Much has been written recently about the future of co-operation with the Inland Revenue, following the recent decision on Regina v W.
The cases I am referring to are those where the taxpayer has been under-declaring his taxable income.
The taxpayer who has under-declared his income has committed an offence and thereby laid himself open to prosecution for the common-law offence of cheating the public revenue and, if more than one party is involved, conspiracy to do so, and possibly also conspiracy to defraud and where documents have been produced falsely or modified, forgery. These are potentially serious offences.
The Revenue has the responsibility for the care and management of the tax system and the Court of Appeal stated, in Regina v W, that the Revenue’s common law power to prosecute was ancillary to, supportive of and limited by their duty to collect taxes.
Prosecution is the last resort
The Revenue will normally prefer to collect tax, interest and penalties rather than prosecute the offending taxpayer. It will prosecute in cases where the amounts involved are very large, and in particular where the honesty of a solicitor, accountant or tax adviser is in doubt or the case involves an MP, Justice of the Peace, General Commissioner or other person involved in the administration of justice.
The Revenue will draw the taxpayer’s attention to Code of Practice number nine and explain its prosecution policy by reference to what is usually known as the ‘Hansard Statement’.
The normal procedure adopted by the guilty, but well advised, taxpayer is to commission his tax advisers to produce a report into his tax affairs. This report is then handed to the Special Compliance Office of the Revenue and the amount of tax under-declared is calculated, together with interest and penalties, which will depend on the seriousness of the case and on the taxpayer’s co-operation in producing the report.
The Hansard policy is not an absolute guarantee of non-prosecution, although that is the normal practice, and TMA 1970, section 105, specifically makes admissible in criminal proceedings any document, produced by the taxpayer in the course of the investigation.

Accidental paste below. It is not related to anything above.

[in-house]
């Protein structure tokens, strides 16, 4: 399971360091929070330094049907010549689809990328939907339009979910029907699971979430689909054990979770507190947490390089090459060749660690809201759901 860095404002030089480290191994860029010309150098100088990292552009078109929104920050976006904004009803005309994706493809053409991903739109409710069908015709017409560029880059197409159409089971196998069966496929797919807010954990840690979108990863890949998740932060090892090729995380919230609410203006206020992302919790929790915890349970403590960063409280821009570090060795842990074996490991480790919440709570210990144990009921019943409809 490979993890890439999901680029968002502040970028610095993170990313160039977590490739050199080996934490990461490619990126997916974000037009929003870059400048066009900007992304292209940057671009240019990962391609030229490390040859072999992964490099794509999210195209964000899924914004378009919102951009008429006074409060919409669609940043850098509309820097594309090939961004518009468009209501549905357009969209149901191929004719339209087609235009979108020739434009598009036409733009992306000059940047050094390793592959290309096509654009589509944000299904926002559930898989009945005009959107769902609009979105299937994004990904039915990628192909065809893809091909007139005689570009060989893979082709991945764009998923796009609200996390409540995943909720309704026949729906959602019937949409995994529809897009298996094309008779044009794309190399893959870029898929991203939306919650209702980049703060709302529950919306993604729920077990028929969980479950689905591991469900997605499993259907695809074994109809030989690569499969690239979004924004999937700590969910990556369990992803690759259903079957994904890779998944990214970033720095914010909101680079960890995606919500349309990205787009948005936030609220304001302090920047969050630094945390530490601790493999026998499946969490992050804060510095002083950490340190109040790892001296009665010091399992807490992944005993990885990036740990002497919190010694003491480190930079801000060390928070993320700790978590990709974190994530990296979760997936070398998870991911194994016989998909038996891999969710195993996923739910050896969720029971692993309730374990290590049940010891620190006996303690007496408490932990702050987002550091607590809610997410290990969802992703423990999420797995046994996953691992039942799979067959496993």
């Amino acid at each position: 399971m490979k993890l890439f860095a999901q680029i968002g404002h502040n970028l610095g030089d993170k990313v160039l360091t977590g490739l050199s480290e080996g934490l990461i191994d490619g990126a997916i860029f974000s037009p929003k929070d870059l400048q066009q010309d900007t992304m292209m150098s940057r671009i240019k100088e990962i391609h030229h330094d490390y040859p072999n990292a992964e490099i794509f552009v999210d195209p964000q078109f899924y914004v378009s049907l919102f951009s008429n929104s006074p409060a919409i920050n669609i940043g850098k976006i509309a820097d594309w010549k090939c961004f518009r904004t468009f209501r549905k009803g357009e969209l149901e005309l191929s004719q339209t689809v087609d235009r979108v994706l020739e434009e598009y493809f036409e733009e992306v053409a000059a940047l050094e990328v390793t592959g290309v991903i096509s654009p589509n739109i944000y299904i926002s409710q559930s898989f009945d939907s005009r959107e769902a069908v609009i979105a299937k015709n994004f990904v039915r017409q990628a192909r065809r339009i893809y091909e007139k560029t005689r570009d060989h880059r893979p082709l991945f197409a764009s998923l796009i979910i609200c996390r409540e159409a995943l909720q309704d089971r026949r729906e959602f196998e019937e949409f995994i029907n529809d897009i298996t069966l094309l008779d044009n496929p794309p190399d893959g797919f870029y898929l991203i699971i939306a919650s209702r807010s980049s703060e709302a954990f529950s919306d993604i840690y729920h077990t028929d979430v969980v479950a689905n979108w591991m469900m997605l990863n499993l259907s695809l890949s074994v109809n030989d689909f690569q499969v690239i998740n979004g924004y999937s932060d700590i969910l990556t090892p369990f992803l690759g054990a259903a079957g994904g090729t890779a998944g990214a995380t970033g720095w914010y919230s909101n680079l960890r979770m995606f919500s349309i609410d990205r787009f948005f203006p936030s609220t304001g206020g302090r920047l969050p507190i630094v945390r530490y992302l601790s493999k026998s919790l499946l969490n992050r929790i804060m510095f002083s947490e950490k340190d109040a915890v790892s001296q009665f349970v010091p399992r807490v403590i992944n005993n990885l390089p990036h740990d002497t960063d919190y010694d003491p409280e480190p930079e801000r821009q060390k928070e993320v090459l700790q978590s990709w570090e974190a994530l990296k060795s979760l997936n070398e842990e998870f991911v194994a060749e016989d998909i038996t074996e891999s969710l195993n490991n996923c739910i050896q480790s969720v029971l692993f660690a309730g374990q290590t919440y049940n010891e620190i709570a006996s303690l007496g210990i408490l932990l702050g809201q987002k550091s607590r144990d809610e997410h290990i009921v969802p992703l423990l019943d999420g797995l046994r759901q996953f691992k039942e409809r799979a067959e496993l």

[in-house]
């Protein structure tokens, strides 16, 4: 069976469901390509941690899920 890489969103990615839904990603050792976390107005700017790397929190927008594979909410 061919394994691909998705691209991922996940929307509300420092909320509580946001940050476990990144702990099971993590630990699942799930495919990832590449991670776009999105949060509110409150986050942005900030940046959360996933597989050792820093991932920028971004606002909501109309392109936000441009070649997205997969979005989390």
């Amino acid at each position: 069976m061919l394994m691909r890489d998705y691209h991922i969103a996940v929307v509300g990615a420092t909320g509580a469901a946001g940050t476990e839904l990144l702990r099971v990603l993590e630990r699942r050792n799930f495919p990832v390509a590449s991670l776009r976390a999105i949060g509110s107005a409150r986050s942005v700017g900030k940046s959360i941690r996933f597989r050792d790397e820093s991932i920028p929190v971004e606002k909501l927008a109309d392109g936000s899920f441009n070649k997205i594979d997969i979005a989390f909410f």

The system has worked well in practice for many decades and the Revenue recovers considerable sums of money as a result. It is sometimes considered a soft option for the taxpayer, but the reality is that in many cases the amount of penalties charged is considerably in excess of any fine which a criminal court would be likely to impose.
It does, however, avoid the possibility of imprisonment, and most errant taxpayers readily accept that the Hansard procedure is preferable to a criminal trial.
In Regina v W, the Crown Prosecution Service is prosecuting the taxpayers for conspiracy to commit false accounting, even though settlement has been reached with the Revenue for tax, interest and penalties, the Revenue having decided not to prosecute. The concern among tax advisers is whether Regina v W calls into question the whole basis of the Hansard procedure because the taxpayer’s position is not improved if he is merely prosecuted by the CPS instead of the Revenue, and he might in fact be worse off, because he may have disclosed information which could be used against him, and he will also have paid penalties to the Revenue, whereas if the Revenue were mounting the prosecution it would leave the Court to impose any penalties, and merely recover the tax.
Policy change is needed
The case has not yet been fully heard but the question which has been raised is whether, as a result of Regina v W, there should be a change of policy by tax advisers in handling investigation cases.
It seems sensible to follow the Hansard procedure as any decision to prosecute would be taken by the Revenue alone and not by the CPS. In the absence of the Revenue effectively mounting a prosecution at one remove through the CPS, taxpayers and their advisers ought to continue to co-operate under the Hansard procedure. If they do not, the Revenue will be forced to reconsider its own prosecution policy, and the issue will escalate to the disadvantage of all taxpayers who have no wish to see the system becoming more confrontational than it is.
Nigel Eastaway of TaxServe is chairman of the technical committee of the Chartered Institute of Taxation.
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